Wednesday, November 01, 2006

The Lord of Blaby

Dear Lord Lawson of Blaby,

I saw you on Newsnight last night, denying the existence of rapid human induced climate change, saying that "the whole science is extremely uncertain". We have been through this before, where for decades the connection between tobacco smoking and lung cancer was denied by a vocal and well-organized lobby whose job was to mislead the public about the data -- a not too difficult task.

The truth eventually got out, although many people had to die prematurely before it did. We haven't got time to play games with climate change.

As a very experienced politician, I thought you would have seen it all before; the dirty tricks, the secretly funded PR efforts by industrialists, fake scientific reports based on cherry-picked data.

You mentioned the letter of 6 April by "60 scientists" to the Prime Minister of Canada asking him to cancel the Kyoto process, which you were pleased he had effectively done. The letter you chose to refer to was answered two weeks later by a letter on 19 April from "90 scientists", all of whom were Canadian, all of whom were actively working in the field of climate science, and who gave detailed accompanying documentation backing their claims up.

The "60 scientist" letter -- the one you chose to report -- is signed by people throughout the world, including retirees, economists, geologists, statisticians, climate scientists who have been caught making errors in their papers and can't get them published, people who work at institutions funded by Exxon, and at least one person who was tricked into signing it (he made up for it by signing the other one which was backed up by science).

It's not that non-climate scientists don't have a right to a point of view; it's that only the climate scientists are collecting the data, so everyone else can only be referring to their work. Otherwise, they're just making stuff up.

I beg you, if you bring this letter up as evidence on television, you owe it to us to go back and consider the story behind it carefully. You can start with this article.

You seem to have a fall-back position, where you said that "sometimes, the majority of scientists can be wrong." Indeed, this does happen occasionally, usually when they are not testing their theories against results, as happened in medical science for hundreds of years before the development of the clinical trial. It's also routine in the field of economics, where no one seems to give a damn when the theories turn out to fail to work as advertised.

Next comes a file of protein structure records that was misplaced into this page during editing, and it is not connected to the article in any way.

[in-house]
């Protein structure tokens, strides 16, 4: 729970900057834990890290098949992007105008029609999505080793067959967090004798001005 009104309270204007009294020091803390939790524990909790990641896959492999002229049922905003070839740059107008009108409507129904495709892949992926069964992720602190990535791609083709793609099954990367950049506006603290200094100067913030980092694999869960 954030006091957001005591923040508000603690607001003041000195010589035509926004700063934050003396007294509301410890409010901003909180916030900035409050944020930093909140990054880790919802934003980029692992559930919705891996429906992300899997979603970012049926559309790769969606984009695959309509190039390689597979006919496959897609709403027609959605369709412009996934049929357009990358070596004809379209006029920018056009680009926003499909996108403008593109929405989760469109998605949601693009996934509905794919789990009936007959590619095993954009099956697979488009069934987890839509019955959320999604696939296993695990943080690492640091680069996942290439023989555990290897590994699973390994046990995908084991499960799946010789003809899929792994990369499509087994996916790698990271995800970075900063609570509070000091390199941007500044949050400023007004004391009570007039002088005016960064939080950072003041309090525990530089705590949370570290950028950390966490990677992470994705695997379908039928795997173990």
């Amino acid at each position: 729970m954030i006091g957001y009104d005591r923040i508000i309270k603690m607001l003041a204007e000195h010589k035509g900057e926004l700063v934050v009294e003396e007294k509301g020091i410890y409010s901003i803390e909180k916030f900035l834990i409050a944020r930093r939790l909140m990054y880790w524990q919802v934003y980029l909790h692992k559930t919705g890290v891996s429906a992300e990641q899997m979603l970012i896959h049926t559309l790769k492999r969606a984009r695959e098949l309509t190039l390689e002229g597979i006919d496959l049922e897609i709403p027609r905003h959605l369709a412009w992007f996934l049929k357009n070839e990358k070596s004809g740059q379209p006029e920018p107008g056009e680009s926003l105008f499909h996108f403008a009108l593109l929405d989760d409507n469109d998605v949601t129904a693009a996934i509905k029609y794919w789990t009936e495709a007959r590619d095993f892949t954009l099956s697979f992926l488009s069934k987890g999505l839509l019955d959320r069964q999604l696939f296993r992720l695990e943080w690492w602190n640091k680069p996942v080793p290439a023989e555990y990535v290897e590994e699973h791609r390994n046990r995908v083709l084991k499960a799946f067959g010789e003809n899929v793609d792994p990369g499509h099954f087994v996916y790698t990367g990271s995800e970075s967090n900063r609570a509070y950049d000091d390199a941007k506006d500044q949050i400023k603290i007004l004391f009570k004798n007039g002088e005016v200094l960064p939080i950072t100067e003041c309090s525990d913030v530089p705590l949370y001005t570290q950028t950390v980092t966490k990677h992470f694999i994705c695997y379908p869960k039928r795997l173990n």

There is no reason to believe that circumstances currently persist that would enable this body of science to be flawed to the degree necessary. There is too much data being collected through ice cores to confirm the calculations of the direct relationship between CO2 in the atmosphere and global climate. That's what everything relies on.

Let's put it this way: after they succeeded in landing a man on the moon, you'd be a fool to assert that the scientists might have got the mass of the earth or the equations of gravitation somehow wrong in their models of orbital trajectories. That's about how sound and well-tested the climate models are becoming.

But there's nothing for you to see with your own eyes. So, you can be quite content to allege that the science is "extremely uncertain". It is not. Please go look at it. Talk to actual scientists about it, not only to economists who find the whole story too inconvenient for their tastes.

Yours,

The Myron Ebell Climate.


For your viewing pleasure, please see Earth to America by the Blue Man Group. As you can see, there are no emergency exits from planet Earth

4 Comments:

Anonymous Edmund Brown said...

Hi All - You're gonna love this!!

So I wrote a bit of hatemail - easy enough to do over the internet right? - to this corporate bumcleaner Myron Ebell, head of the Competitive Enterprise institute. This government-appointed denier of global warming (the CEI is called in to defend the corporate right-wing whenever ecological disasters occur as a result of their mindlessness). I signed the letter God, as it would seem no-one on Earth can convince this man to change his terrible ways (or get another, less evil job). Not only did he respond (I used a deceptive Subject - "re: CEI Annual Budget Disclosure 2006/7") but he thought my email to him was so funny, he circulated it around the whole CEI and got a mate of his at the Washington Post to print it in today's paper.

However, my email was pretty succinct. I'm sure none of the readers would see the irony, so they've ended up with a bagful of left-wing sucker punches slap bang in the middle of their paper. Ha Ha Ha!!

To see what I wrote, go here:
http://www.washtimes.com/national/20061101-122311-8490r_page2.htm

1:27 PM, November 01, 2006 Permanent link to this entry  
Anonymous That URL again said...

http://www.washtimes.com/national/
20061101-122311-8490r_page2.htm

1:28 PM, November 01, 2006 Permanent link to this entry  
Blogger goatchurch said...

You wouldn't know CEI's Annual Budget Disclosure, do you? I imagine that would be even funnier, as I have heard that Exxon has pulled out of funding them. Though they might be getting the money through some other way.

3:02 PM, November 05, 2006 Permanent link to this entry  
Blogger goatchurch said...

Anyway, the man is what he is, and you can't hold it against him. He's like a poisonous snake; it's wrong to hide it in your shoe; it's not the snake's fault that it bit you.

3:05 PM, November 05, 2006 Permanent link to this entry  

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